We have also generally been more dovish than the market on the trajectory for both US Treasuries and UK Gilts, with our view that December’s US interest rate hike could have been a 'one and done' event. This seems to be coming closer to reality, with US interest rate expectations now pushed out into 2017. In the UK, after the Bank of England Governor signalled further monetary easing, markets are now pricing in an 80% chance of a 25 bps cut (to 0.25%) on Thursday, with a 20% likelihood that there will be a cut to 0 at the meeting after.
From our point of view, it seems more feasible that the Monetary Policy Committee will want to see the effect of a single cut and give the markets time to adjust. Even then, there are more policy tools than just cutting interest rates to zero that could be employed, such as restarting the quantitative easing asset purchase programme. And of course, expect a very large dose of rhetoric in the mix as well.
With much of this move priced in we have reduced our target weights in UK Gilts, after recent gains, as markets came around to our point of view. However, we retain significant exposure to this asset class and to US Treasuries in our core investment strategy, particularly as these assets could continue to generate a return if the economic outlook deteriorates.
In place, we have increased our exposure to gold, which is typically not highly correlated to equities or broad bonds. Gold could also be expected to be sought as a store of wealth, particularly if governments are forced to engage in competitive global currency devaluation and additional fiscal stimulus to replace ailing monetary stimulus programmes. We believe the diversification benefits of gold exposure (‘physical’ rather than gold mining equities) are particularly attractive in the current environment.
Sovereign bonds continued to rally through the week, whilst equities were mixed though fairly muted in magnitude.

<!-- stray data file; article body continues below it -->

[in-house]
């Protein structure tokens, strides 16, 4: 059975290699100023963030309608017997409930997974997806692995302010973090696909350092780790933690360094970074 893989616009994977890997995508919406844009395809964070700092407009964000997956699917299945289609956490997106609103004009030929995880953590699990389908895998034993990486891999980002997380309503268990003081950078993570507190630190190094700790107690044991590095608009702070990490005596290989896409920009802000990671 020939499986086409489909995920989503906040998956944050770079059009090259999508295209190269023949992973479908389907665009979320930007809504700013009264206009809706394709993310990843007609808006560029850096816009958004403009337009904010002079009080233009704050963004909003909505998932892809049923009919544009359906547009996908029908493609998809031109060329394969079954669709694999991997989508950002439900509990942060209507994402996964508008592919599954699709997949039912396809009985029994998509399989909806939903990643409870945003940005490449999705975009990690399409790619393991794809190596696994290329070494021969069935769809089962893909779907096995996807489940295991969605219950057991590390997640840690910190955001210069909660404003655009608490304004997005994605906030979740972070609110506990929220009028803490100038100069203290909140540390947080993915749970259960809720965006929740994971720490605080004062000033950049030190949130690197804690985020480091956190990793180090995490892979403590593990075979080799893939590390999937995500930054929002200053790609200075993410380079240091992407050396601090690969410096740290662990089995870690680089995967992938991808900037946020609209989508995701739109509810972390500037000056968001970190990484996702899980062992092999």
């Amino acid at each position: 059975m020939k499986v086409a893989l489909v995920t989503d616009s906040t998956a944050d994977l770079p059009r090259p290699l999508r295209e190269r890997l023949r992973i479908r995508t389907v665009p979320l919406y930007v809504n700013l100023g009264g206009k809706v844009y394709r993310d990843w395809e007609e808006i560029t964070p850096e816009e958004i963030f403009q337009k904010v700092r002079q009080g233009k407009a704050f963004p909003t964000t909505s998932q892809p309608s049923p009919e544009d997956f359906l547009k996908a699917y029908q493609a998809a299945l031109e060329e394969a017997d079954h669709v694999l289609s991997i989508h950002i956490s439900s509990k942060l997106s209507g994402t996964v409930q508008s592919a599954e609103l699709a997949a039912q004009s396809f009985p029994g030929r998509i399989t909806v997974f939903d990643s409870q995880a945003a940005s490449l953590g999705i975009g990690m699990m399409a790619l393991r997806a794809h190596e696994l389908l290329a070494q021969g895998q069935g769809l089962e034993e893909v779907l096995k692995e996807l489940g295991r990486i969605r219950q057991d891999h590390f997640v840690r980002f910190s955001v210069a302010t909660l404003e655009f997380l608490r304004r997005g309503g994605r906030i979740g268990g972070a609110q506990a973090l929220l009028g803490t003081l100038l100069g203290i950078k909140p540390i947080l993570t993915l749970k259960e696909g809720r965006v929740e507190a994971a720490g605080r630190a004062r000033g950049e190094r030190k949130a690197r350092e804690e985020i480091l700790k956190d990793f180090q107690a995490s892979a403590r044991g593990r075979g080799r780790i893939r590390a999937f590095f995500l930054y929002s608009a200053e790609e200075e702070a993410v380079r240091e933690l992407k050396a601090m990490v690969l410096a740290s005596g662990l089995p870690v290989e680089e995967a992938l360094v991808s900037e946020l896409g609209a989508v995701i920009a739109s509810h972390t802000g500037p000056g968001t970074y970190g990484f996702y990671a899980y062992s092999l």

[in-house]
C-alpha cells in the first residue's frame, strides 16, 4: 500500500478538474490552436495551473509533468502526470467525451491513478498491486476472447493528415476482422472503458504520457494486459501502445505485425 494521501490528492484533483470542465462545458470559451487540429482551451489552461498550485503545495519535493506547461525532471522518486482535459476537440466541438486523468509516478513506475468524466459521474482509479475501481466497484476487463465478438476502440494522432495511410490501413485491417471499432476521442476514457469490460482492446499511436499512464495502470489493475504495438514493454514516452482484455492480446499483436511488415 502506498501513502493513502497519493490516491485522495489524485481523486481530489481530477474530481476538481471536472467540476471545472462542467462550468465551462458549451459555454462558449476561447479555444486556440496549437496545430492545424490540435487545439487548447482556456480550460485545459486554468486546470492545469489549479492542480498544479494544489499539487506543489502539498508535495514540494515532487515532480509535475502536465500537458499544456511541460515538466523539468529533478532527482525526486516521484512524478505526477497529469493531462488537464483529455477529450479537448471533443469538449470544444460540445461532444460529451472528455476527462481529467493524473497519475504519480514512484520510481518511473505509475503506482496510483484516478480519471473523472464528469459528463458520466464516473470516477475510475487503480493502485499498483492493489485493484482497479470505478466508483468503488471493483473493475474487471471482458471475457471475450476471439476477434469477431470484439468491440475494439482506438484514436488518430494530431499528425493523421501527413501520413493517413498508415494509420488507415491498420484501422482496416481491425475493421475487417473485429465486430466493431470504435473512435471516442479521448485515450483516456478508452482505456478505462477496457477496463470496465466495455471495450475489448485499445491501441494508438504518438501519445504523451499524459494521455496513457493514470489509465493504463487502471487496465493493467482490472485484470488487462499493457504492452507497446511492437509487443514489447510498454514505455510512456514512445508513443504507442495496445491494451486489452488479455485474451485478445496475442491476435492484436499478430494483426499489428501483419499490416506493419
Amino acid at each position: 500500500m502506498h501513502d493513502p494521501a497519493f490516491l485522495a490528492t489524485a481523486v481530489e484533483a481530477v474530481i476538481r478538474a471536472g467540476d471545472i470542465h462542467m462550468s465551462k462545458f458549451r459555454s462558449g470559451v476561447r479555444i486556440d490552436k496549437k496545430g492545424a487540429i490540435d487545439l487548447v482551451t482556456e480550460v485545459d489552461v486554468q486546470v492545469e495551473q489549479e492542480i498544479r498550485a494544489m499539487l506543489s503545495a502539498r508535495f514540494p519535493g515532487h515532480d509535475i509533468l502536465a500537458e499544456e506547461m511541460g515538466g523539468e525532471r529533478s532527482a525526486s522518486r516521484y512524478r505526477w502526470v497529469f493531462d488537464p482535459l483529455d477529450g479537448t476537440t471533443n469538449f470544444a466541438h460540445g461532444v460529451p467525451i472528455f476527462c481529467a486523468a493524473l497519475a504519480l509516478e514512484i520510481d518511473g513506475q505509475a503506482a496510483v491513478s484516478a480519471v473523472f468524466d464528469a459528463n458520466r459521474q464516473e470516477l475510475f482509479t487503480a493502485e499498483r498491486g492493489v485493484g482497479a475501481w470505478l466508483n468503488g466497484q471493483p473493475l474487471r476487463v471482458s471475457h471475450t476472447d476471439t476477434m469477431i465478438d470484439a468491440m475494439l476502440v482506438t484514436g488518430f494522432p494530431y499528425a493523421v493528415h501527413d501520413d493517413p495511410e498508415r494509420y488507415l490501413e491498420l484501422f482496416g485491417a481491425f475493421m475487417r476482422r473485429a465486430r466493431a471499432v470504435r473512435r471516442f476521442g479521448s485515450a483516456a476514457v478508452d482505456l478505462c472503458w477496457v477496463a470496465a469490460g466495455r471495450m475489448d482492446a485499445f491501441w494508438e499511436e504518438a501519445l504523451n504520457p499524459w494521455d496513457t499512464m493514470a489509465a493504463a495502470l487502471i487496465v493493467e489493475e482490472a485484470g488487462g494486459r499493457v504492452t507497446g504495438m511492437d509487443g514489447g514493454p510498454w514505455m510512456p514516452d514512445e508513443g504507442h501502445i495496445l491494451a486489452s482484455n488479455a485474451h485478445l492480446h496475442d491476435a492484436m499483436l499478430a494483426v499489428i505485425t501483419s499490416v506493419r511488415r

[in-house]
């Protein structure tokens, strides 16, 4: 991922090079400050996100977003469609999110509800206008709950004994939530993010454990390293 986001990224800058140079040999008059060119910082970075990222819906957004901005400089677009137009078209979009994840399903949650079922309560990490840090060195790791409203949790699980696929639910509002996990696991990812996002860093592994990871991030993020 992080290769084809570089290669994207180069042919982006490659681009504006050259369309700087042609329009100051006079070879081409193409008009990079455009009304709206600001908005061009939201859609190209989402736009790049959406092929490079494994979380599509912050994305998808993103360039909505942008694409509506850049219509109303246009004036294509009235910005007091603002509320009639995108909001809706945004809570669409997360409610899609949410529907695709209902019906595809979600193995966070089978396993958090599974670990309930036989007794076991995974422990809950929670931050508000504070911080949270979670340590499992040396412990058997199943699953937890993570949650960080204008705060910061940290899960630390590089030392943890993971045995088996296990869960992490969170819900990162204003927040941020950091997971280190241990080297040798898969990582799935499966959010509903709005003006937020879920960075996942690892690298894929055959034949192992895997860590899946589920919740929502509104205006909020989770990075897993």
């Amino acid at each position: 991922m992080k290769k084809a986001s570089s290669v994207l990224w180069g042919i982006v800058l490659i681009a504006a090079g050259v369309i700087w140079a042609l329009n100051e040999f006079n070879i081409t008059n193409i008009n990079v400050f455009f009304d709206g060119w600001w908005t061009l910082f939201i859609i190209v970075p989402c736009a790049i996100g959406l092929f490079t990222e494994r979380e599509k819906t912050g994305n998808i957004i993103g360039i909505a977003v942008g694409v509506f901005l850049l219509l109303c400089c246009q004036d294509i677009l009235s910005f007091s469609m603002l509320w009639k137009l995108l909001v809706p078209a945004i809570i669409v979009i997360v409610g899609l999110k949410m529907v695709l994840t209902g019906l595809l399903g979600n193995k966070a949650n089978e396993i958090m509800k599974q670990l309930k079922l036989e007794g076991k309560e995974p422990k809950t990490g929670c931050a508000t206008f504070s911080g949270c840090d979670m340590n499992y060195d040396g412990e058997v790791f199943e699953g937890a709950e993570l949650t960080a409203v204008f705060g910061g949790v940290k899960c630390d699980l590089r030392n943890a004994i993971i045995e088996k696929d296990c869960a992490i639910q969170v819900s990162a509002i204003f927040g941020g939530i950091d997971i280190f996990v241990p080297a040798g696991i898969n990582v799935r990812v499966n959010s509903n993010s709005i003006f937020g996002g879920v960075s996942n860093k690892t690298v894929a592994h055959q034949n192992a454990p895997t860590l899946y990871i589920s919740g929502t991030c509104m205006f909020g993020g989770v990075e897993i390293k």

Equities – in aggregate, UK equities were flat on the week as measured by the FTSE All-Share. Breaking this down we saw a slightly positive large-cap performance (FTSE 100 was up 0.3% on the week) offset by weakness in smaller companies, as the FTSE 250 mid-cap index fell -1.6%. Elsewhere, US equities gained 1.3% (as measured by the S&P 500), whilst Eurozone worries pushed the FTSE Europe ex-UK index to a -2.1% loss. In the Far East, the Topix index of Japanese equities fell -3.5% and in Hong Kong the Hang Seng index was also down -1.1%.
Bonds – bond yields fell again this week. 10-year Gilt yields were another 13 bps lower to 0.73%, whilst the equivalent US Treasury yields finished the week 10 bps lower at 1.36%. German Bunds pushed further into negative territory with the 10-year another 7 bps down on the week to -0.20%, and everything out to 15-years now negative.
Commodities – oil slipped during the week, with Brent last seen at US$46.76 per barrel. Copper was also lower during the week, ending at US$2.12 per lb. Gold ticked up last week, and finished at US$1,356.60 an ounce.
Currencies – sterling came under fresh pressure, falling to below US$1.30 against a strengthening US dollar but ending the week dead on US$1.30. Against the euro, sterling finished weaker again to €1.17 and ¥130.
The week ahead
Thursday sees the first Bank of England Monetary Policy Committee meeting following the EU referendum vote, coming after the Governor Mark Carney clearly signalled further monetary easing is on the way. Expectations are high for a quarter-point rate cut at this meeting. At the end of the week, on Friday we’ll also be looking closely at the economic releases from China as it reports its second quarter GDP results. Forecasts are for another small slowdown by 0.1% to 6.6% year on year. Elsewhere:
On Monday morning China releases its year-to-date foreign direct investment data, followed in the afternoon by the US Labor Market Conditions Index. Tuesday will be a quiet day, with little of note in the morning and only the JOLTs US job openings data in the afternoon.
Overnight on Wednesday Chinese trade data are released, which could be interesting as we look towards the data at the end of the month. Expectations are already fairly dismal – forecasts are for exports to remain unchanged at a -4.1% year on year fall, and for imports to have fallen from -0.4% to -5%. Later in the morning Eurozone industrial production for May is released and is expected to have slipped from April. In the evening the US Federal Reserve releases its Beige Book of anecdotal economic reports.
The main event on Thursday will come from the Bank of England. The market is clearly expecting a quarter-point rate cut but perhaps little else from this first post-Brexit meeting, and perhaps the first time ‘Super Thursday’ will have real impact with the minutes being released at the same time as the decision. In the afternoon, the US releases producer price index figures.
Along with the Chinese GDP data, China also releases other useful economic data on Friday, including fixed asset investment, retail sales and industrial production. In the afternoon the US releases a fresh batch of economic data which will include inflation, retail sales, industrial production and consumer sentiment, so plenty to sink our teeth into next week.